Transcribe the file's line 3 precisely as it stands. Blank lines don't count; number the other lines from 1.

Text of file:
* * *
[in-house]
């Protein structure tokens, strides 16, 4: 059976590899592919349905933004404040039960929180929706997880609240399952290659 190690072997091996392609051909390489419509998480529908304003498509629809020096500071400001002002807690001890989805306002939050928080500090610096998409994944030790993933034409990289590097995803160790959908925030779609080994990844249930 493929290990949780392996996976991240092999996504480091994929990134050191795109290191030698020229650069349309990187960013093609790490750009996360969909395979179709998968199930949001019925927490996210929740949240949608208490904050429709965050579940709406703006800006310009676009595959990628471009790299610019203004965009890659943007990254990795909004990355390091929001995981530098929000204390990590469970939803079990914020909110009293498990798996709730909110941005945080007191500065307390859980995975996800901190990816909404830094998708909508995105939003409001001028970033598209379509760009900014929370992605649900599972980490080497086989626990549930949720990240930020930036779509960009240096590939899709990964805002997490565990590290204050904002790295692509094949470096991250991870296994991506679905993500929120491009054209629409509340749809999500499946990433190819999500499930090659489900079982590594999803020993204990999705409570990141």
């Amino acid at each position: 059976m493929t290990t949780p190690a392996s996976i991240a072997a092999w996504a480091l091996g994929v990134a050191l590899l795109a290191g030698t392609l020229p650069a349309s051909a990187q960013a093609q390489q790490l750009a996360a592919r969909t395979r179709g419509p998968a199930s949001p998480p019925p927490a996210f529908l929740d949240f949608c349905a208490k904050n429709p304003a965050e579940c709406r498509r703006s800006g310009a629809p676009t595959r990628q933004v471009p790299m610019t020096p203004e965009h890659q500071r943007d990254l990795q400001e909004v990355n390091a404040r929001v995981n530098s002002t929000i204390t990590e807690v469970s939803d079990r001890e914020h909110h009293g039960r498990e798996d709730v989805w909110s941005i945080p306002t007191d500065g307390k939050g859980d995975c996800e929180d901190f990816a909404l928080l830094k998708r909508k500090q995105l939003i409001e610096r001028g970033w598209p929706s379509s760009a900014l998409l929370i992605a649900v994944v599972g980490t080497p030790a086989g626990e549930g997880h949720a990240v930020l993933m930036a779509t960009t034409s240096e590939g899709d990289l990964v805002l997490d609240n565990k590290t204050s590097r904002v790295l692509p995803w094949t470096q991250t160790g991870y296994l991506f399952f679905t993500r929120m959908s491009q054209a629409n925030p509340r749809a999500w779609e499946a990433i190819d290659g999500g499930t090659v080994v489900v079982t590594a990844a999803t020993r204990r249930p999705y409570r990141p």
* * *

């Amino acid at each position: 059976m493929t290990t949780p190690a392996s996976i991240a072997a092999w996504a480091l091996g994929v990134a050191l590899l795109a290191g030698t392609l020229p650069a349309s051909a990187q960013a093609q390489q790490l750009a996360a592919r969909t395979r179709g419509p998968a199930s949001p998480p019925p927490a996210f529908l929740d949240f949608c349905a208490k904050n429709p304003a965050e579940c709406r498509r703006s800006g310009a629809p676009t595959r990628q933004v471009p790299m610019t020096p203004e965009h890659q500071r943007d990254l990795q400001e909004v990355n390091a404040r929001v995981n530098s002002t929000i204390t990590e807690v469970s939803d079990r001890e914020h909110h009293g039960r498990e798996d709730v989805w909110s941005i945080p306002t007191d500065g307390k939050g859980d995975c996800e929180d901190f990816a909404l928080l830094k998708r909508k500090q995105l939003i409001e610096r001028g970033w598209p929706s379509s760009a900014l998409l929370i992605a649900v994944v599972g980490t080497p030790a086989g626990e549930g997880h949720a990240v930020l993933m930036a779509t960009t034409s240096e590939g899709d990289l990964v805002l997490d609240n565990k590290t204050s590097r904002v790295l692509p995803w094949t470096q991250t160790g991870y296994l991506f399952f679905t993500r929120m959908s491009q054209a629409n925030p509340r749809a999500w779609e499946a990433i190819d290659g999500g499930t090659v080994v489900v079982t590594a990844a999803t020993r204990r249930p999705y409570r990141p």